Building a business is not just about opening your doors. It's about building a great team, bringing in more customers and creating the life of your dreams. This book looks at how you do all this.
Gathering resources for your business is never easy. It takes savvy, insight, and timing to make those resources work in your favor. It also requires you know how to build alliances and gather resources well.
One book aspiring to look at this process more closely is Born to Build: How to Build a Thriving Startup, a Winning Team, New Customers, and Your Best Life Imaginable. The book’s authors are Jim Clifton, chairman of Gallop, and Sangeeta Badal, Ph.D., principal scientist for the Gallup Builder Initiative.
Clifton and Badal have written a useful guide for entrepreneurs seeking a balanced approach to building their business in the face of fierce competition.
What Is Born to Build About?
Born to Build addresses the mindset entrepreneurs typically bring to their strategic choices. The authors believe most people overlook the builder aspect of creating a business, and as a result overlook vital concepts for better managing their opportunities and resources.
This book is about marshaling those resources and teaching entrepreneurs how to better assess themselves. To accomplish this objective, Clifton and Badal outline what’s necessary to put the pieces into place. The authors open the book with a basic question: what are you building? They then extend the builder metaphor in part two of the book by introducing the Four Keys to Building:
- Being self-aware
- Recognizing opportunities
- Activating on ideas
- Building a team
The authors follow up in part three of the book by detailing 10 talents of successful builders, so readers wishing to build a business understand what talents are needed and where to apply them.
The book also contains Gallup Builder Profile 10, a process for assessing entrepreneurial capabilities.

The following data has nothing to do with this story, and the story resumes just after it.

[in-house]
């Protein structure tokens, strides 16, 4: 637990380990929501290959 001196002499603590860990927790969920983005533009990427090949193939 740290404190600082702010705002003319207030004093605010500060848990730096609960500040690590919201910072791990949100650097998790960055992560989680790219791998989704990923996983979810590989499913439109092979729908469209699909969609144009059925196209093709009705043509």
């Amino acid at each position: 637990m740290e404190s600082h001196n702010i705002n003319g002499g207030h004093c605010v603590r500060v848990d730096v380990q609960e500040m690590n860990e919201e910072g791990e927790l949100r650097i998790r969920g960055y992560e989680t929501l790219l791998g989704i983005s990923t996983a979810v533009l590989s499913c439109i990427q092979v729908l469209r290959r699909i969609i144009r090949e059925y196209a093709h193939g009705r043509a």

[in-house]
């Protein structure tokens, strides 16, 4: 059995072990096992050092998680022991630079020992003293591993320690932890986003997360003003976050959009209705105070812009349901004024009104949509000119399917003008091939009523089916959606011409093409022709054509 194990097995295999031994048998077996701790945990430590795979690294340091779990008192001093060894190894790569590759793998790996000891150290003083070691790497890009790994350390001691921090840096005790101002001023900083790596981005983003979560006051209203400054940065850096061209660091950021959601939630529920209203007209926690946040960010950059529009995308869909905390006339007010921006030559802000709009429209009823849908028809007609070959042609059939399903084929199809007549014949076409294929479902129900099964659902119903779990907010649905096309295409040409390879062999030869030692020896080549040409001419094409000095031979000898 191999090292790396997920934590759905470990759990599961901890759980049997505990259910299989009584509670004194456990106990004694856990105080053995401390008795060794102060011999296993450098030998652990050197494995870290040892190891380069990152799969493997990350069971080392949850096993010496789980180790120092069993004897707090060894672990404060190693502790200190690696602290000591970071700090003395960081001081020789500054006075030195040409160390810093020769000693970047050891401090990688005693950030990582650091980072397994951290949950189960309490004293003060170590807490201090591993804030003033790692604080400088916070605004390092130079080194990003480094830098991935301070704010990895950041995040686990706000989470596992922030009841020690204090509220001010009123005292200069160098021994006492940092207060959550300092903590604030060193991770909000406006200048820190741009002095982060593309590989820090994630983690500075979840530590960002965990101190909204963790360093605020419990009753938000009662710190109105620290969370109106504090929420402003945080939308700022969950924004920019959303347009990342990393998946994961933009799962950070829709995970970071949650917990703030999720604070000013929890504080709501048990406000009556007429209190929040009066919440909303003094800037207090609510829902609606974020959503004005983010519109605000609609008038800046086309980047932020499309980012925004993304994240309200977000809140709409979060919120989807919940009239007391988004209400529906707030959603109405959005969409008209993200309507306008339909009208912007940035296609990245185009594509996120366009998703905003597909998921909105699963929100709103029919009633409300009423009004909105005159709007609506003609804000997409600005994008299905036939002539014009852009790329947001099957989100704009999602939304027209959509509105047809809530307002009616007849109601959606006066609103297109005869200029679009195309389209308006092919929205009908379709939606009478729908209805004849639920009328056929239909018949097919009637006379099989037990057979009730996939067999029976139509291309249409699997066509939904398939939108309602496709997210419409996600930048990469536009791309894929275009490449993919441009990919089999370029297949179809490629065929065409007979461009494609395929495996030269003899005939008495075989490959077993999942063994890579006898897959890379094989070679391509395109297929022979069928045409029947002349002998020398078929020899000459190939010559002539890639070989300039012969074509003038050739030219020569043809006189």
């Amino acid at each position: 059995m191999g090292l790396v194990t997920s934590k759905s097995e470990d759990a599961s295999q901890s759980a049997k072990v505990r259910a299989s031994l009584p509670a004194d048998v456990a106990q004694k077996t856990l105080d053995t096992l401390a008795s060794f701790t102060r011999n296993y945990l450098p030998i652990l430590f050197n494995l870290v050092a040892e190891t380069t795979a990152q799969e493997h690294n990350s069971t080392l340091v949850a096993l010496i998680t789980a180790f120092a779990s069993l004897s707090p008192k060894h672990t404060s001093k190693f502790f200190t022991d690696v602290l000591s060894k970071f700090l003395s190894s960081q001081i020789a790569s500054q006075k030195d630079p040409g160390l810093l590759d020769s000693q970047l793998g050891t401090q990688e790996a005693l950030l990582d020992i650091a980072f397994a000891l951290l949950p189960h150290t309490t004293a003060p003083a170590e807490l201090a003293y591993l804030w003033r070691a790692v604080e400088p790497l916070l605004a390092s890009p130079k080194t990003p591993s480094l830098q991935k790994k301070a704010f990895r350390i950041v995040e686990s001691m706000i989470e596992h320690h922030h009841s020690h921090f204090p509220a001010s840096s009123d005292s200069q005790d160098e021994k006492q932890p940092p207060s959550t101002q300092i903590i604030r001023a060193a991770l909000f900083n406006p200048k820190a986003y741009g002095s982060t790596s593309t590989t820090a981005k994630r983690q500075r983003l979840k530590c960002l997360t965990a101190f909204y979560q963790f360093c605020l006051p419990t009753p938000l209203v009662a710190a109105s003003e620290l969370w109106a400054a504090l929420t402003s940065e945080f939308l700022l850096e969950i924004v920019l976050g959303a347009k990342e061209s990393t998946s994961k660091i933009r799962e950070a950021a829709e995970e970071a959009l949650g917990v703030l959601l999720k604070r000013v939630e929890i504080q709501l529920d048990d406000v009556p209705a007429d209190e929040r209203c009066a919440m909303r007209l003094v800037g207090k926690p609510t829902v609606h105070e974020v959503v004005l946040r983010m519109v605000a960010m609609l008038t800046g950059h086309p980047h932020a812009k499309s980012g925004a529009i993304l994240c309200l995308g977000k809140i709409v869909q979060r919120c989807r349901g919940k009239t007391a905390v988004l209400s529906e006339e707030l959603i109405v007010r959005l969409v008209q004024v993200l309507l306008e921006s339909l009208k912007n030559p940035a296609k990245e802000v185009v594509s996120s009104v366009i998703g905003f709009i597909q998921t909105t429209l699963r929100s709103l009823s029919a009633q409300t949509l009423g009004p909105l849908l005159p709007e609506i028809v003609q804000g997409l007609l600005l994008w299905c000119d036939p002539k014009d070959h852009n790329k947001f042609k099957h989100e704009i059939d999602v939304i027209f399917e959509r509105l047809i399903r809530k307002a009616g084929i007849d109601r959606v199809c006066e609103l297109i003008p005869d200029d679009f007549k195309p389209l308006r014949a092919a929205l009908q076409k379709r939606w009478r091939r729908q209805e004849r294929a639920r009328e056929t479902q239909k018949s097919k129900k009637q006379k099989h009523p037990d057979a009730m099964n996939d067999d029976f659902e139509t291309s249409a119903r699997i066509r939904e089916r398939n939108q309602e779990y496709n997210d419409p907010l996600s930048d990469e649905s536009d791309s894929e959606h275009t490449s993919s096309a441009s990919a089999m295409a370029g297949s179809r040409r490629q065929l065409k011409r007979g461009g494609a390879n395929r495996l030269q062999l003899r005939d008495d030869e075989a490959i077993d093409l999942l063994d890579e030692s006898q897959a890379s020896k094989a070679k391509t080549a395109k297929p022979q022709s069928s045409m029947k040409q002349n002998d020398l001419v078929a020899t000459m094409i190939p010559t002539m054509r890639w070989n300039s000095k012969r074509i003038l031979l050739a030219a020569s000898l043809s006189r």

Readers can take an online assessment based on this profile. The assessment vets readers’ innate talents, allowing them to do a “SWOT” analysis to determine their ability to build the businesses they desire. The last section of the book explains the research used to develop the assessment.
What I Liked about Born To Build
Clifton and Badal translate experiences from larger industries to speak to the anxieties and concerns of entrepreneurs with small scale businesses. They show how those experiences transcend professions. For example, the authors show how lessons learned from the successes of actor John Leguizamo and financial brokerage firm Charles Schwab can both be used by builders seeking to create a profitable business.
“There are many stories of highly successful builders who not only were the first to recognize opportunities in their environment, but in many cases, they outright created new opportunities for themselves….You are not alone if you’re asking yourself – Do I have what it takes to build? What should I build? Where do I begin? Whom do I ask for help?” the authors write.
It’s a wonderful perspective because it helps small business owners who aspire to scale but feel excluded from many discussions on aggressive growth because they are not the next Uber. At the same time Clifton and Badal speak to those whose ambitions are to be the next Uber too.
Part three of the book offers the reader the ability to evaluate the professional talents of a builder, whether they are a “delegator” a “disruptor” or possess a different set of talents. Foe example, here’s how the author’s describe the disruptor talent:
“Highly successful builders can creatively look beyond the present and imagine possible features for their organization. If you are a disruptor, you are driven to steer your organization in new directions.”
There’s also a section of the book on risk and how entrepreneurs can use a process called hyper-core self evaluation to avoid taking on too much.
“If you are a hyper confidence-builder you’re certain that you can do no wrong and that you can resolve all problems if a decision turns bad. You are likely to engage in impulsive or uninformed risk-taking, are less accurate in your forecast of success, and are more likely to persist in persuading strategies even when they are not delivering the results you have hoped for … Make sure to evaluate an opportunity rationally and thoroughly before taking action. Get feedback from people in your circle of trust. Take your time deciding which projects build on your core business or your organization’s mission and purpose …”
Why Born To Build
Venture capitalists examine entrepreneur motives to see if they are truly building more than just a product to sell. Reading Born to Build will show you the right mindset for dealing with investors and, more importantly, offers ways to examine your competitive readiness in building your business.